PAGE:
A mom smiling while holding her child at Camp Romper
Lily Herman for Romper

10 Moms At Camp Romper Tell Us Their ~Best~ Parenting Quality

Originally Published: 

When it comes to parenting, often it can feel like you're running in a million directions and making almost as many mistakes on a daily basis. And like most things in life, no one is a tougher critic than our own selves. These days, we're constantly bombarded with messages about what we're doing wrong, but it's so important to give ourselves credit for all that we're doing so right. That's why we decided to ask the moms at our family festival Camp Romper to go ahead and brag for a minute about how they're really rocking this motherhood gig.

Held on Sunday, Sept. 22 in Brooklyn's Prospect Park, Camp Romper was a day-long "summer camp" for families to enjoy roller skating, face painting, live music, yoga, and a slew of other activities. The entire day was a celebration of one of the bests part of having a kid: the fun! We loved meeting these moms ... and their words are a reminder that while sometimes motherhood to can feel like a slog, you're definitely rocking it — and your kids are better for it. After you read these answers, ask yourself the same question!

1. Being Present

"I think I'm best at just getting [my daughter] out of the house and doing physical activities. I don't believe in sitting in the house; every weekend we're out doing physical activities. We're going swimming; out to playhouses. Just being present and being available for her to do things." - Sonya, 36, one child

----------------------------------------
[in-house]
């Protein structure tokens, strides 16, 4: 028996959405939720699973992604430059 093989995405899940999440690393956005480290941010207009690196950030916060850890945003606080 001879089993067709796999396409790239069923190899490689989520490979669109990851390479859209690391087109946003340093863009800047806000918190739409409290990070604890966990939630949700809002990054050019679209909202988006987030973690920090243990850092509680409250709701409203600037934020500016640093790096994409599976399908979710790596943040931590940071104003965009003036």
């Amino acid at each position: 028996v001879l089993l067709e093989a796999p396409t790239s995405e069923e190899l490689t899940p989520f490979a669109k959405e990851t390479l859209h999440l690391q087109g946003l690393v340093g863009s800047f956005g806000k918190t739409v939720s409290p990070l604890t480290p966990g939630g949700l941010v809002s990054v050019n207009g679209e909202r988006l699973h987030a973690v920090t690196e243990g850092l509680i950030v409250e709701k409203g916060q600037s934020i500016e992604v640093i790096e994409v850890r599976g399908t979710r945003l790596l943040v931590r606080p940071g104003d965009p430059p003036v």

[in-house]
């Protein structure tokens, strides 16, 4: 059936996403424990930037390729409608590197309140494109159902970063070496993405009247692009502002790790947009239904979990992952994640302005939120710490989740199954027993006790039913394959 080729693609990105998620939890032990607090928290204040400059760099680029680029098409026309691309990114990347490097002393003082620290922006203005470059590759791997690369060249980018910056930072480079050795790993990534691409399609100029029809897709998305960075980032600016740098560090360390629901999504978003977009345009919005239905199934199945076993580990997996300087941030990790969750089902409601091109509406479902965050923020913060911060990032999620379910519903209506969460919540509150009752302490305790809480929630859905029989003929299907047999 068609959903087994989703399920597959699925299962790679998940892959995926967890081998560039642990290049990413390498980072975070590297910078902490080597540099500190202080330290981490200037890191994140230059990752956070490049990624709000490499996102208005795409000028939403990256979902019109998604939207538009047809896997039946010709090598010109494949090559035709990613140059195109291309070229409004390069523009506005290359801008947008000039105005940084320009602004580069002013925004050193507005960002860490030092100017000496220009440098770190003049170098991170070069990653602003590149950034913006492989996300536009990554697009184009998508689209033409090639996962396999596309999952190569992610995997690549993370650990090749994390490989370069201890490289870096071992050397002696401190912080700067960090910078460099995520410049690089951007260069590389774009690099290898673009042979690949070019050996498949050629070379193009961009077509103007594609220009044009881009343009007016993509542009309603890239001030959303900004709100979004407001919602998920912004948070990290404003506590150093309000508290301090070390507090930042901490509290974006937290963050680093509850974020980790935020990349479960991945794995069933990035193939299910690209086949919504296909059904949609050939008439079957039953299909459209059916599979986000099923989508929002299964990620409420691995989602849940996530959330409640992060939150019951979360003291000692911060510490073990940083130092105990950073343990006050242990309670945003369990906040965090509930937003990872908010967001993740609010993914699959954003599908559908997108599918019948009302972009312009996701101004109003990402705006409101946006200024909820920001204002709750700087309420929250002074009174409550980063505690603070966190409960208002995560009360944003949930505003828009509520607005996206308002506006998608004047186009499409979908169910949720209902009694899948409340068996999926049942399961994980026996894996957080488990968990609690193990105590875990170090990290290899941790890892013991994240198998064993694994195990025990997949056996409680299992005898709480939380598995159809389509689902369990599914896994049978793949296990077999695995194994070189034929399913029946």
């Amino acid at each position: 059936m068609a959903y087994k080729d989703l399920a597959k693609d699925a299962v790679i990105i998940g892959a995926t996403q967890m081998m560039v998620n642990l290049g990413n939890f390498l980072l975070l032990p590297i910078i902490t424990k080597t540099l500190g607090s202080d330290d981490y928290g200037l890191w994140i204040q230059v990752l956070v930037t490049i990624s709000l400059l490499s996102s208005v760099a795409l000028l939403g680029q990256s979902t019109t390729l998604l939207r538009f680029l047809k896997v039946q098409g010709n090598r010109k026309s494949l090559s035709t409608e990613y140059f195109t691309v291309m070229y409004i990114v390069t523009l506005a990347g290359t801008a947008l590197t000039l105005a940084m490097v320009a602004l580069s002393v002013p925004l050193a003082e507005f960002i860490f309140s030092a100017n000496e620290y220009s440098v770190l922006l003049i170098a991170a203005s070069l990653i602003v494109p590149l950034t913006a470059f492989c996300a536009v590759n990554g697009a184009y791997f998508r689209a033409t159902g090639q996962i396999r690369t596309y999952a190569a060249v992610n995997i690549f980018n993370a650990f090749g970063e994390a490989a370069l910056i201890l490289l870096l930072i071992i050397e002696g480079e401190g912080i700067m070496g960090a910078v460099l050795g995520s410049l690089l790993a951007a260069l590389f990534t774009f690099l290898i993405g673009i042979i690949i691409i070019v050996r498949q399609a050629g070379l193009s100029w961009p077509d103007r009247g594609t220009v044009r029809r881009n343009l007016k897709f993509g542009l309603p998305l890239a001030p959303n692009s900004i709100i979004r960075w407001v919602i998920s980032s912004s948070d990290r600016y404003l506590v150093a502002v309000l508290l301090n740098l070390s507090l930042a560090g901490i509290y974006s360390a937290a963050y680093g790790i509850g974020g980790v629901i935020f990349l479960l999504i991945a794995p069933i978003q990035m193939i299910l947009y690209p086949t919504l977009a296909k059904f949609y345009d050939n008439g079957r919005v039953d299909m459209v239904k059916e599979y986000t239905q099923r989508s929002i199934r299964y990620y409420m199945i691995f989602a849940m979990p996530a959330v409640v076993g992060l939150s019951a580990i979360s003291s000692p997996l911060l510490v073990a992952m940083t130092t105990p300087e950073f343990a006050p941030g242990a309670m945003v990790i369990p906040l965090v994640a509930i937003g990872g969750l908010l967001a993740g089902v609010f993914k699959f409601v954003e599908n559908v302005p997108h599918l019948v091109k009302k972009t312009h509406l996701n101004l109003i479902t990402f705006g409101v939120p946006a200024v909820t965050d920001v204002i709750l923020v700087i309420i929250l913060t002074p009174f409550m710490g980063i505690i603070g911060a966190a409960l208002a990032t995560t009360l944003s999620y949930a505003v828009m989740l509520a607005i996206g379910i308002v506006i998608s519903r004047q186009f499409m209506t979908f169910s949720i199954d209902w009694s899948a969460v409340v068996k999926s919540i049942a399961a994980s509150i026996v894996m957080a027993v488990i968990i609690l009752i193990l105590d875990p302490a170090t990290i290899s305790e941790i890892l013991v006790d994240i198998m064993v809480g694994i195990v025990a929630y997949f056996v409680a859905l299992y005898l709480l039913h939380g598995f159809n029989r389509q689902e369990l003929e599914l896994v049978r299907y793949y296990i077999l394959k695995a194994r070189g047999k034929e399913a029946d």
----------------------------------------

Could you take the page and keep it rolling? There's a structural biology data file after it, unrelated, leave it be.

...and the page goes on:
2. Giving Kids Their Independence

"I've learned to know when to just let go and let them be them. That's hard. Having now two kids and just realizing that I have to prepare them for the world, you can't be on top of them all the time. You've got to let them have their freedom and let them learn on their own." - Mindy, 35, two children

3. Staying Calm

"[I'm good at] keeping a handle on things when they need attention. If I'm hype, [my son's] going to get even hyper. That's what I'm best at right now. It's could get better, but as of now, with a toddler and a baby, I'm good." - Patsy, 34, two children

4. Being Inclusive

"[I'm great at] teaching inclusivity and unconditional love and respect for other people and the planet. That's the only way we're going to have a future: If we all work together." - Melissa, 47, one child

5. Juggling The Chaos

"Overall, [parenting] is a lot about juggling — trying to balance everything with maintaining the household [and] keeping everybody's personal desires in mind, whether it's my spouse or my kid or myself. That's gotta be the top one." - Joanne, 32, one child

6. Helping Kids Understand The World

"Not sheltering [my daughter] when it comes to realities: being open to discussing death and the world. I try to be as open and honest with her just so she understands that not everything is a bowl of ice cream. I feel like a lot of parent's don't do enough of that; they try to shelter their kids." - Marianne, 46, onw child

7. The Small Moments

"I'm great at just being around my kids. I help them put on roller skates!" - Sarah, 42, two children (as she helps her daughter fiddle with her roller skates)

8. Showing Kids The World

"I'm good at exposing my daughter to new adventures and experiencing new things. Also, teaching her kindness: to not exclude." - Randa, 33, one child

9. Patience

"I'm actually a very patient mother. I think that when you're raising a boy especially, who tends to go all over the place, you have to be patient. There are times you want to get riled up and be angry at the way they're acting out, but I always take time to breathe and use my patience. I think about things before I lash out and get angry and I communicate really well with [my son]. It's something I've worked on for a long time, and I know not to let things get to me too quickly. I think patience is key to all parenting." - Erin, 36, one child

10. Giving Great Hugs

"I think everything can be figured out with a hug. That's the easiest way to calm everything down and talk about it." - Shay, 33, one child

This article was originally published on